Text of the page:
One of Arizona’s few remaining perennial rivers, the Verde, is home to an amazing diversity of wildlife. Nearly half of the state’s bald eagle nest territories are located along the river. Roughly 10 percent of Arizona’s rarest forest type—the species-rich Fremont Cottonwood/Goodding Willow habitat—can be found along its banks.
The upper Verde is still relatively remote and isolated. As is flows south, it winds its way through the beautiful and arid landscape southwest of Sedona, Arizona. Its flow provides a lush, green corridor of plants and is home to at least 270 species of birds, 94 species of mammals and 76 species of native amphibians and reptiles. Over 60 miles of the river is federally protected under the Wild & Scenic Act.
Yet the Verde River is in danger of running dry.
For the second year in a row, Forever Our Rivers provided a grant to Friends of the Verde River to help them remove giant reed (Arundo donax), along Oak Creek, which flows into the middle Verde from the east.
One of the fastest-growing terrestrial plants in the world, giant reed competes with native cottonwood and willow for moisture, suppressing the success of native seedlings. Giant reed’s stem and leaves contain a variety of nasty chemicals, rendering it unsuitable as food or nesting habitat for wildlife. It offers less shade than cottonwood and willows, contributing to higher water temperatures. And even worse, dense, woody stands of giant reed are very susceptible to high-intensity wildfire.
“Wildfire is typically rare along rivers. However, it is becoming more common around the state,” said Willie Sommers, invasive plant program coordinator of the Arizona Department of Forestry and Fire Management, who partners with Friends of the Verde. “Removing giant reed checks a lot of boxes—improved wildlife habitat, reduced risk of wildfire and improved access for recreation,” Sommers said.
Neighboring landowner Dean Bowen agrees. “We had a fire across the creek in Cornville that exploded to about 1,500 acres in a matter of three or four hours,” said Bowen. Shortly thereafter, he and his neighbors instituted a community evacuation call system, just in case.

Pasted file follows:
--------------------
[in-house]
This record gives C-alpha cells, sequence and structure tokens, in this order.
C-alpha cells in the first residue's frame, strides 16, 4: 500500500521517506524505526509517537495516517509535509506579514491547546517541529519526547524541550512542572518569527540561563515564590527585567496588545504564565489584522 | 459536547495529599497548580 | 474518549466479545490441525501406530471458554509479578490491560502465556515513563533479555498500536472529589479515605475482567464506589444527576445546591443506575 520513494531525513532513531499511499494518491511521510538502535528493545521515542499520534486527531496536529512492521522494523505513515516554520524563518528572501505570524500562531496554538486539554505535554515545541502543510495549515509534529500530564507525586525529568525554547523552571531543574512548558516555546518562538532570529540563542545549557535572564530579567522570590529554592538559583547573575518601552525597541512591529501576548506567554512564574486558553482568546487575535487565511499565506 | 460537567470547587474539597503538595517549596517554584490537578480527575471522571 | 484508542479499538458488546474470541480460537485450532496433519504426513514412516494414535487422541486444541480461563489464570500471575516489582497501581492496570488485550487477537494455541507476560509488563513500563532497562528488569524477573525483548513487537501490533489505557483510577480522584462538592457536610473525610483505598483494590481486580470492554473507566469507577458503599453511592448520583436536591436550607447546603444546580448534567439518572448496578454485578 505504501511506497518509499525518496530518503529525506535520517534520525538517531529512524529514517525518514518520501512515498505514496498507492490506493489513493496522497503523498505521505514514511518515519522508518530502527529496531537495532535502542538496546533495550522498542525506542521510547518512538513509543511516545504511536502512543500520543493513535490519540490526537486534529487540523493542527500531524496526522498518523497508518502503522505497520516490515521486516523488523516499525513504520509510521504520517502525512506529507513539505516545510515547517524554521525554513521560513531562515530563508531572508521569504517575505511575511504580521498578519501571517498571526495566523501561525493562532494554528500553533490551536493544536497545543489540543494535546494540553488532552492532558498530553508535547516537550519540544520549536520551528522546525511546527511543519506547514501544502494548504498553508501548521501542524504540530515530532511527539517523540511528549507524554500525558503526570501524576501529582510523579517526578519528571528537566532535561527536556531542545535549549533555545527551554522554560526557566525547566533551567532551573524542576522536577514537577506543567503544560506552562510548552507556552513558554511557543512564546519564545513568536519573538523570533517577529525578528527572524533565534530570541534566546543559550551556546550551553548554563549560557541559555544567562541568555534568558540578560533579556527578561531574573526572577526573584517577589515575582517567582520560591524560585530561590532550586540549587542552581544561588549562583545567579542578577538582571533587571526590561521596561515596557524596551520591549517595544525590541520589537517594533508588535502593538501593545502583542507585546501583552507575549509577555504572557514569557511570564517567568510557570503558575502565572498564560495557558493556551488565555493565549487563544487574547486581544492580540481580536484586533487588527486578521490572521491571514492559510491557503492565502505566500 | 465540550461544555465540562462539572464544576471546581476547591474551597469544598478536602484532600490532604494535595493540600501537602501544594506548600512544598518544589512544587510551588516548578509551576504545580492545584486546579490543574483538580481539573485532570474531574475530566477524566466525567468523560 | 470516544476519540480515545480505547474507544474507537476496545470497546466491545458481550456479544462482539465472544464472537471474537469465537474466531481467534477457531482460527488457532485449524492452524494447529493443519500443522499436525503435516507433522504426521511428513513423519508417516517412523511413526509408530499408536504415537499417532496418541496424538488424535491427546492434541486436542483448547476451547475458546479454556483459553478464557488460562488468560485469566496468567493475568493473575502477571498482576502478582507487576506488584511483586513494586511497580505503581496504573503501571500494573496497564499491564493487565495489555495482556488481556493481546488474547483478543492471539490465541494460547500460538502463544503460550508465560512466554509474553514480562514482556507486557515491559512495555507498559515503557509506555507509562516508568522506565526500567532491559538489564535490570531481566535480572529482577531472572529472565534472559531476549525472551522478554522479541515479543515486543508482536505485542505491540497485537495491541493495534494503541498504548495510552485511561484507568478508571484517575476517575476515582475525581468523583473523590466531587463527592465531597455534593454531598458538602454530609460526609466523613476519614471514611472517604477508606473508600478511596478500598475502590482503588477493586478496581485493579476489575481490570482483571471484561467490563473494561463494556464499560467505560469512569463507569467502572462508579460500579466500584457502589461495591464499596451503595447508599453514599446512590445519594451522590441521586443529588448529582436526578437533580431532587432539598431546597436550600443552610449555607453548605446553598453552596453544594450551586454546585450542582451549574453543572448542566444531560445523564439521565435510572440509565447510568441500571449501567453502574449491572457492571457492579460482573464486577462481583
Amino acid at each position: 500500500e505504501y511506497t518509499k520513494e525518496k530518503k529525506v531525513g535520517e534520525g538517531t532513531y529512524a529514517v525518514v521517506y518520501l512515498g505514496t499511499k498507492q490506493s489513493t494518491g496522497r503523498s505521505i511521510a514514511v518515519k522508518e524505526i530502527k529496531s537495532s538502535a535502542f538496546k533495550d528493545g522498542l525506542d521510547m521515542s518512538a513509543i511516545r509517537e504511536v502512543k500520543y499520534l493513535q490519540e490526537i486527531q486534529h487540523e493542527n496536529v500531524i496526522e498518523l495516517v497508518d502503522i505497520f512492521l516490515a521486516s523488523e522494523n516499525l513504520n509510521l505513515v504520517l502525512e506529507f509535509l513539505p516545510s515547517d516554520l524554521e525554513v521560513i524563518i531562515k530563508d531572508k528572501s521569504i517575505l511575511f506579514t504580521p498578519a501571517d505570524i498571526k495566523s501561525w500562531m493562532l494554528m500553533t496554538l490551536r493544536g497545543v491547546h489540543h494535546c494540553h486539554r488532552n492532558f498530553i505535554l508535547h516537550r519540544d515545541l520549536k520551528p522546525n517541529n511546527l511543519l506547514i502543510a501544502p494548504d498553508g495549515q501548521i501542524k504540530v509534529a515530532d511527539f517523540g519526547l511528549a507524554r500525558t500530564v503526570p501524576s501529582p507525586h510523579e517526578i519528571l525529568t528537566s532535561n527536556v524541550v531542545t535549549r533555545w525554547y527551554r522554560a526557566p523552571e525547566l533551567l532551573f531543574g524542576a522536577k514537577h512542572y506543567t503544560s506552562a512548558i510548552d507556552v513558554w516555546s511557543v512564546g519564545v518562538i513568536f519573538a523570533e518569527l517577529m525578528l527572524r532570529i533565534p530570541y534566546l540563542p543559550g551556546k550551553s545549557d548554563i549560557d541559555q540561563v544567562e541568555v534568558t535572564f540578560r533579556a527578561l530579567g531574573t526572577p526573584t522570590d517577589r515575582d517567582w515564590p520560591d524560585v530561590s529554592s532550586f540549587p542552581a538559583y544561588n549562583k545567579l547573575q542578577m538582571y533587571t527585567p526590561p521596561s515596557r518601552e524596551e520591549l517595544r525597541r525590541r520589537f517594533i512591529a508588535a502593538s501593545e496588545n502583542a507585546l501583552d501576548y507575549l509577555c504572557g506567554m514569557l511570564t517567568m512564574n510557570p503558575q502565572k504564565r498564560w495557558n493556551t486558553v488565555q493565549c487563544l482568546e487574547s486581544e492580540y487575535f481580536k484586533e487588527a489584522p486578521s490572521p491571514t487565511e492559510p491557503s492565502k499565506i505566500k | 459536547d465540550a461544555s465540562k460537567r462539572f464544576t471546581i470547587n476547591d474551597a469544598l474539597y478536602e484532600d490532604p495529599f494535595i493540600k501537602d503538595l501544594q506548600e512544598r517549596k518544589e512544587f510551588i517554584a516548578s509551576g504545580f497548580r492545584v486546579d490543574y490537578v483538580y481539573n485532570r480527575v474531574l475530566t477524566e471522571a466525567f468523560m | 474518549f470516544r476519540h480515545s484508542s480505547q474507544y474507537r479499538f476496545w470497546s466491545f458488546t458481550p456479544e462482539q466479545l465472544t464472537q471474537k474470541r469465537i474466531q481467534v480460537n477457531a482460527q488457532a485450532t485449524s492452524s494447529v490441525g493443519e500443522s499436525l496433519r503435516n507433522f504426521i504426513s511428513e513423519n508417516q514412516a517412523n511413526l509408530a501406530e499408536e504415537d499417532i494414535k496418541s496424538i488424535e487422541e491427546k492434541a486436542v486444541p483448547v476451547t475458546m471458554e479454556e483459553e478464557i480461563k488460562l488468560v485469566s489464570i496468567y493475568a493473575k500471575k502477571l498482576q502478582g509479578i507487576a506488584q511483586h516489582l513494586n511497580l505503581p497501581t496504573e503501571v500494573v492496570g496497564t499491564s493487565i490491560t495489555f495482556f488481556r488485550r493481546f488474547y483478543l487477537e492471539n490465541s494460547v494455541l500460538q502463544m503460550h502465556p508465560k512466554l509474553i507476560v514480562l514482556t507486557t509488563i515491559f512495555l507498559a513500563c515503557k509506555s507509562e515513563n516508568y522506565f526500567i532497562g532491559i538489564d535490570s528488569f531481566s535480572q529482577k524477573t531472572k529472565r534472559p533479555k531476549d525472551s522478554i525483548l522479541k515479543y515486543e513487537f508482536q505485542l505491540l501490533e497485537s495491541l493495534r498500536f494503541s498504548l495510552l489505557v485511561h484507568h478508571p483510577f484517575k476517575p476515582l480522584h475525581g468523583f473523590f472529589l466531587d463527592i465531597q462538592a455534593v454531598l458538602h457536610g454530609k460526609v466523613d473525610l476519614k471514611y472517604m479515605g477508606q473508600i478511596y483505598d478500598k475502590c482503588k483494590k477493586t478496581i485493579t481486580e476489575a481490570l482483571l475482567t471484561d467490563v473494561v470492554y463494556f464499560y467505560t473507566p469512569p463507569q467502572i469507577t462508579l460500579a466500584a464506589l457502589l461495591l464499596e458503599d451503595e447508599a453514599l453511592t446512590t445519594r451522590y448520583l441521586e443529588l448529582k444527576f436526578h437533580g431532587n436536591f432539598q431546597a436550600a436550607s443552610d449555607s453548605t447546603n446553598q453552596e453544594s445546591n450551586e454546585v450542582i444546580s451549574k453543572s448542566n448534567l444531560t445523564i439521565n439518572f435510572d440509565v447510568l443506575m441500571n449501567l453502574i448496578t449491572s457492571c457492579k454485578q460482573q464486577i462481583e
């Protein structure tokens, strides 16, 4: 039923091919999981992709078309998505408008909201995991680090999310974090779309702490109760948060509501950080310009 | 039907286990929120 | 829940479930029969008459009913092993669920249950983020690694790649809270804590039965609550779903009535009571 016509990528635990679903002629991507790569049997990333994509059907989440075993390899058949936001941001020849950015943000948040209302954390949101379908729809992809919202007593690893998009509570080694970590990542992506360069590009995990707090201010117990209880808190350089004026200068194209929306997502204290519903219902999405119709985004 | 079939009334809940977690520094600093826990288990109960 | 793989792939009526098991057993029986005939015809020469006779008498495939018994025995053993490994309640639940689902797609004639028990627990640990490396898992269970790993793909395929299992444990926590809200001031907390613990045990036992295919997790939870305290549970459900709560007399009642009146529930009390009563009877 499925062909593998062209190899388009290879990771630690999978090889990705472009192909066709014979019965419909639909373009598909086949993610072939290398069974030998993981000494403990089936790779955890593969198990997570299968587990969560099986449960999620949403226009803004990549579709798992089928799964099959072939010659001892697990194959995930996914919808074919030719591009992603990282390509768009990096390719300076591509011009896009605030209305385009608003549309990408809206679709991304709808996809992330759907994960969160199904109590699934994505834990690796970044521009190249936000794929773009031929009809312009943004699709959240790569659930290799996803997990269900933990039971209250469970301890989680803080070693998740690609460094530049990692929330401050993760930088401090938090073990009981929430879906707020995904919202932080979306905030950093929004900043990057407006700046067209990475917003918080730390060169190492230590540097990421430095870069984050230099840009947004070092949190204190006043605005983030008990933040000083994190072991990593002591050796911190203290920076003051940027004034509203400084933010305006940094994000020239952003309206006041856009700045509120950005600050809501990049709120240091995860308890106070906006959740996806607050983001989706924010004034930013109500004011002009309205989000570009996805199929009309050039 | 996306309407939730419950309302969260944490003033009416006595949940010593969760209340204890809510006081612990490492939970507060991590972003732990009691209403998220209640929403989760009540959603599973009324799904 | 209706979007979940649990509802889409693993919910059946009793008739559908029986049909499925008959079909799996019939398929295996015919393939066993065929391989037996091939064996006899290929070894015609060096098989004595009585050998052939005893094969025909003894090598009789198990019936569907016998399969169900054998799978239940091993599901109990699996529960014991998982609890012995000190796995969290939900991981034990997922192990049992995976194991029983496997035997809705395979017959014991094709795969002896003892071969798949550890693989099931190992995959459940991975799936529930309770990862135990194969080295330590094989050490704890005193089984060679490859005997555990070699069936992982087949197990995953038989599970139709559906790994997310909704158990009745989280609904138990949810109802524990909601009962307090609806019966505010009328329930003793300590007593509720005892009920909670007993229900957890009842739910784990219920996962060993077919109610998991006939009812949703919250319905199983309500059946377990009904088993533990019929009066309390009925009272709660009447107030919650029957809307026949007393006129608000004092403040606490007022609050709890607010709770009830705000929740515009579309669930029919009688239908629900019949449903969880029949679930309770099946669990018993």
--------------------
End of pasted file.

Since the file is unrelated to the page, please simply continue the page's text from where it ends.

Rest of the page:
Friends of the Verde collaborates with the department and Arizona Conservation Corps, Verde Earth Technologies and Conservation Legacy field crews. Together they monitor previously infested areas of the watershed and treat any resprouts, leveraging previous investments of $4.5 million and months of efforts on more than 10,500 riparian acres.
Forever Our Rivers funding will support treatments on 15 river miles of Oak Creek. “There is very limited water—and every drop is important,” said Tracy Stephens, program director for Friends of the Verde River. “There is no room for noxious plants.”
Collaboration Creates Big Win for Rivers
River enthusiasts across Colorado celebrated National River’s month with an “Outstanding Waters” protection for the headwaters of Taylor River and lower Soap Creek, which feeds into Blue Mesa Reservoir.
The designation was awarded by the Colorado Water Quality Control Commission in June, following a rigorous three-year process. The Southwest Colorado Outstanding Waters Coalition put forth the proposal, in collaboration with local, state and national water conservationists.
An impressive total of 520 river miles in the Gunnison, Upper Dolores, San Juan, San Miguel and Animas watersheds were permanently protected.
The Outstanding Waters award is focused on water quality. Among other criteria, water must be of “exceptional recreational or ecological significance”. While downstream users benefit from the high-quality water, the designation does not affect their water rights.
More information can be found in this article published by the Gunnison Country Times.